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A Decade of Experience Using mTor Inhibitors in Liver Transplantation.

Campsen J, Zimmerman MA, Mandell S, Kaplan M, Kam I - J Transplant (2011)

Bottom Line: We used mortality and graft loss as the primary measures of outcome.There were no significant differences in mortality or graft loss.There was no difference in patient or graft survival.

View Article: PubMed Central - PubMed

Affiliation: Division of Transplant Surgery, Department of Surgery, School of Medicine, University of Colorado Denver, Aurora, CO 80045, USA.

ABSTRACT
Some studies suggest that Sirolimus (SRL) is associated with an increased risk of death in liver transplant recipients compared to treatment with calcineurin inhibitors (CNIs). We compared patients who received SRL or CNI in the first year after liver transplant. Our database included 688 patients who received a liver transplant. The patients were divided into groups. (1) CNI + MPS (mycophenolate sodium) at time of discharge. (2) CNI + MPS at time of discharge; SRL was added within the first 6 months and continued through the first year. (3) CNI + MPS at time of discharge; SRL was added within the first 6 months and discontinued before the first year. (4) SRL as primary immunosuppression. (5) SRL as primary immunosuppression and discontinued before the first year. We used mortality and graft loss as the primary measures of outcome. We also quantified renal function using the change in glomerular filtration rate (GFR), the presence of biopsy proven acute cellular reject (ACR), and steroid-resistant rejection (SRR). There were no significant differences in mortality or graft loss. There was no difference in patient or graft survival. Patients that received SRL as primary immunosuppression had 50% less rejection compared to controls.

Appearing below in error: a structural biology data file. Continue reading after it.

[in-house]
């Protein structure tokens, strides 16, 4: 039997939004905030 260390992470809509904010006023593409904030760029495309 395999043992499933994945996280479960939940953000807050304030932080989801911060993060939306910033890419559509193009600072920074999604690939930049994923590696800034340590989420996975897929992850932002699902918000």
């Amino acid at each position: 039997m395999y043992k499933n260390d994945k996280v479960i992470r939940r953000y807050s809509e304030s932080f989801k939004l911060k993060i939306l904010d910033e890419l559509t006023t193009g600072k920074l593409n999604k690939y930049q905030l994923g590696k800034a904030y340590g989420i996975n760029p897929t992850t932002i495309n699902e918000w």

No MeSH data available.


Related in: MedlinePlus

GFR (mL/min) outcome (mean). It depicts the glomerular filtration rate (GFR) (mL/min) for the five categories of patients at the times of hospital discharge, 6 months, and 1 year.
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fig3: GFR (mL/min) outcome (mean). It depicts the glomerular filtration rate (GFR) (mL/min) for the five categories of patients at the times of hospital discharge, 6 months, and 1 year.

Mentions: Figure 3 depicts the glomerular filtration rate (GFR) (mL/min) for the five groups of patients at the times of hospital discharge, 6 months, and 1 year. As seen in Table 2, the median pre-transplant GFR of the Conversion Groups (2 and 3) (P  value = .0136  and .074) was significantly less compared to the Control Group 1 at time of transplantation. In Figure 3, the percent change in GFR was calculated from pre-transplant value to the value for GFR that was obtained at 1 year after transplantation. At 6 months, patients in categories 2 and 4 had a drop in mean GFR (Pvalue = .0793  and .0465) that was significantly more than the corresponding drop in controls. At one year, only group 4 had a significantly worse GRF than the Control Group with a change in GRF of −17.3% (P  value = .0320). While the behavior in group 5 is similar to group 4, the sample size is lower, making the P value larger.